Comments: There’s not much to say really. A comedy with two well-liked stars and a lovable pooch that includes a few life lessons. And it’s family-friendly to boot. Hope it’s good.

Yes Man

Starring Jim Carrey, Zooey Deschanel, Bradley Cooper and Rhys Darby; directed by Peyton Reed
PG-13, 104 minutes

What’s It About? Comedy about an embittered man (Carrey) who, after a meeting with a self-help guru (Terence Stamp), agrees to say “yes” to every opportunity, no matter how much he wants to say “no.” Everything goes wrong at first, until he meets a free spirit (Deschanel) and sparks fly.

Comments: I’ve never been much of a Carrey fan — his geek-shtick leaves me cold and his dramatic efforts usually end up mawkish. This one I liked, though. It’s the closest thing he’s done to Liar Liar, my favorite Carrey movie. Not as funny as Liar Liar, but affable as can be, and the upbeat message is welcome. Plus, Mark Oliver Everett of The Eels provides the music and a movie packed with Eels songs is off to a good start.


The Day the Earth Stood Still

Starring Keanu Reeves, Jennifer Connelly, Jaden Smith, John Cleese; directed by Scott Derrickson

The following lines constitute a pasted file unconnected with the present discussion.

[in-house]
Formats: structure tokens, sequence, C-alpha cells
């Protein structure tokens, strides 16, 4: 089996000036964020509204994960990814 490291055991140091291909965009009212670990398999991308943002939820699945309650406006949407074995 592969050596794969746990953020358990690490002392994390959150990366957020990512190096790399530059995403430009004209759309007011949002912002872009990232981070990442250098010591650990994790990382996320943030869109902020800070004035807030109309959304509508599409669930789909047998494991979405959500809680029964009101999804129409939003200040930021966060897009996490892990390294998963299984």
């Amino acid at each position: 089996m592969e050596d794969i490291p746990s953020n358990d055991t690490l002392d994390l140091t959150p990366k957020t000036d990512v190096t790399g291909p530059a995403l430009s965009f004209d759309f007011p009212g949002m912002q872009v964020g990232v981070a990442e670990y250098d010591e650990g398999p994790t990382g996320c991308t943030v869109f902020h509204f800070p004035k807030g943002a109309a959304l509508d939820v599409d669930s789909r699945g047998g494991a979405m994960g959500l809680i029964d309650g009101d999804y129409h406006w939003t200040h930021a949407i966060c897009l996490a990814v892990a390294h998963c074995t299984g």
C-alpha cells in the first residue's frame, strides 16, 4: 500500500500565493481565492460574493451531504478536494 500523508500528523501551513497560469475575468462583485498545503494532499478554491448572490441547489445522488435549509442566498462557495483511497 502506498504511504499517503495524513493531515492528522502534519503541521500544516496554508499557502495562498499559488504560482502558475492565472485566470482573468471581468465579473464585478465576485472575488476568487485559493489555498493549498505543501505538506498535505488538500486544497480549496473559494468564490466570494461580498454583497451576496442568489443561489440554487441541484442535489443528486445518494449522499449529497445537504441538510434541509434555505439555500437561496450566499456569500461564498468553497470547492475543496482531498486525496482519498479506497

PG-13, 104 minutes

What’s It About? In this remake of the 1951 cautionary sci-fi classic, a spaceship lands in Central Park bearing an alien named Klaatu (Reeves) who was sent to Earth to ... well, what he’s up to is the question, isn’t it? As in the original, Klaatu spends a lot of time with a woman (Jennifer Connelly) and her kid (Jaden Smith — Will and Jada’s boy), while the spaceship is guarded by a giant robot.

Comments: Where the original played down the special effects, this one is all souped-up visually. Shame the script is so flat. The film is engaging for a while, but the wrap-up is a let down. Listen close during a noisy action scene towards the end and you can hear, just barely, Reeves shout the iconic phrase “Klaatu barada nikto.”

The Spirit

Starring Gabriel Macht, Samuel L. Jackson, Eva Mendes and Scarlett Johansson; directed by Frank Miller
PG-13, 103 minutes